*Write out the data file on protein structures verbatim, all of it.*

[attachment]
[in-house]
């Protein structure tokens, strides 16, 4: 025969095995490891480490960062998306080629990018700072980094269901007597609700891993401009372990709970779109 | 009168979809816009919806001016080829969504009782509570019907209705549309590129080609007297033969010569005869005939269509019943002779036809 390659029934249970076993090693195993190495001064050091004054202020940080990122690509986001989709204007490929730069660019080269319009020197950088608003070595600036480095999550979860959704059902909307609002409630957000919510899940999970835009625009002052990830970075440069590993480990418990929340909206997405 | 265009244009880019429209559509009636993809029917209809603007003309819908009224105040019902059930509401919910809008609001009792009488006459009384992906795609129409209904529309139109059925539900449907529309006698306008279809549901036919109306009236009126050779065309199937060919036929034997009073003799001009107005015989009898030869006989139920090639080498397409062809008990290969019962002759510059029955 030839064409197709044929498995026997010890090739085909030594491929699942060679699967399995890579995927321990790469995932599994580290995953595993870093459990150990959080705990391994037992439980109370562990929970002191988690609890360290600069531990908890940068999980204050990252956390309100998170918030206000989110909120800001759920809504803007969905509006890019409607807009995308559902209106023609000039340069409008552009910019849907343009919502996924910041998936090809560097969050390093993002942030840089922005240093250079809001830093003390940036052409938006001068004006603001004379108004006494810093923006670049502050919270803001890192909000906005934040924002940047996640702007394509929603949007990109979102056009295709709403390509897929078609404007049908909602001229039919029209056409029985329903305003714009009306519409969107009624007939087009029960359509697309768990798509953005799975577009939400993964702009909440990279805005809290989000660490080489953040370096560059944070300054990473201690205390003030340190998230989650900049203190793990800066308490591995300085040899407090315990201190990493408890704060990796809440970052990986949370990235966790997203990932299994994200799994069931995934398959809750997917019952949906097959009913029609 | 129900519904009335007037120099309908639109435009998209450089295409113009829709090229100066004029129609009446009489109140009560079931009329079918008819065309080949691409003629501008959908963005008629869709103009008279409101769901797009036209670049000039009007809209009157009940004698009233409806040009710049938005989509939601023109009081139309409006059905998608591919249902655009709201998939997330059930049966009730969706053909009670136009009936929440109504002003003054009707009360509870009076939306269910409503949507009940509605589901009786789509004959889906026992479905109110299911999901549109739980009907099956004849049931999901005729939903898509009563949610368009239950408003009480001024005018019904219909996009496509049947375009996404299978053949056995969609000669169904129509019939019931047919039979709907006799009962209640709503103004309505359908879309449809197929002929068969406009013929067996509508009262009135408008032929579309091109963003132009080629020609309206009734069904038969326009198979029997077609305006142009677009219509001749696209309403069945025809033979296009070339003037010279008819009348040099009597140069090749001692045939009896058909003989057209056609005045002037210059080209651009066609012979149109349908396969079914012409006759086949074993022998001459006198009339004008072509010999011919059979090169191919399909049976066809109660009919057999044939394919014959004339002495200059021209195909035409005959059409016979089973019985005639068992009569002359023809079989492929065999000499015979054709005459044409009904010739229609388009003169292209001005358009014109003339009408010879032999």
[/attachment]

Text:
[in-house]
């Protein structure tokens, strides 16, 4: 025969095995490891480490960062998306080629990018700072980094269901007597609700891993401009372990709970779109 | 009168979809816009919806001016080829969504009782509570019907209705549309590129080609007297033969010569005869005939269509019943002779036809 390659029934249970076993090693195993190495001064050091004054202020940080990122690509986001989709204007490929730069660019080269319009020197950088608003070595600036480095999550979860959704059902909307609002409630957000919510899940999970835009625009002052990830970075440069590993480990418990929340909206997405 | 265009244009880019429209559509009636993809029917209809603007003309819908009224105040019902059930509401919910809008609001009792009488006459009384992906795609129409209904529309139109059925539900449907529309006698306008279809549901036919109306009236009126050779065309199937060919036929034997009073003799001009107005015989009898030869006989139920090639080498397409062809008990290969019962002759510059029955 030839064409197709044929498995026997010890090739085909030594491929699942060679699967399995890579995927321990790469995932599994580290995953595993870093459990150990959080705990391994037992439980109370562990929970002191988690609890360290600069531990908890940068999980204050990252956390309100998170918030206000989110909120800001759920809504803007969905509006890019409607807009995308559902209106023609000039340069409008552009910019849907343009919502996924910041998936090809560097969050390093993002942030840089922005240093250079809001830093003390940036052409938006001068004006603001004379108004006494810093923006670049502050919270803001890192909000906005934040924002940047996640702007394509929603949007990109979102056009295709709403390509897929078609404007049908909602001229039919029209056409029985329903305003714009009306519409969107009624007939087009029960359509697309768990798509953005799975577009939400993964702009909440990279805005809290989000660490080489953040370096560059944070300054990473201690205390003030340190998230989650900049203190793990800066308490591995300085040899407090315990201190990493408890704060990796809440970052990986949370990235966790997203990932299994994200799994069931995934398959809750997917019952949906097959009913029609 | 129900519904009335007037120099309908639109435009998209450089295409113009829709090229100066004029129609009446009489109140009560079931009329079918008819065309080949691409003629501008959908963005008629869709103009008279409101769901797009036209670049000039009007809209009157009940004698009233409806040009710049938005989509939601023109009081139309409006059905998608591919249902655009709201998939997330059930049966009730969706053909009670136009009936929440109504002003003054009707009360509870009076939306269910409503949507009940509605589901009786789509004959889906026992479905109110299911999901549109739980009907099956004849049931999901005729939903898509009563949610368009239950408003009480001024005018019904219909996009496509049947375009996404299978053949056995969609000669169904129509019939019931047919039979709907006799009962209640709503103004309505359908879309449809197929002929068969406009013929067996509508009262009135408008032929579309091109963003132009080629020609309206009734069904038969326009198979029997077609305006142009677009219509001749696209309403069945025809033979296009070339003037010279008819009348040099009597140069090749001692045939009896058909003989057209056609005045002037210059080209651009066609012979149109349908396969079914012409006759086949074993022998001459006198009339004008072509010999011919059979090169191919399909049976066809109660009919057999044939394919014959004339002495200059021209195909035409005959059409016979089973019985005639068992009569002359023809079989492929065999000499015979054709005459044409009904010739229609388009003169292209001005358009014109003339009408010879032999």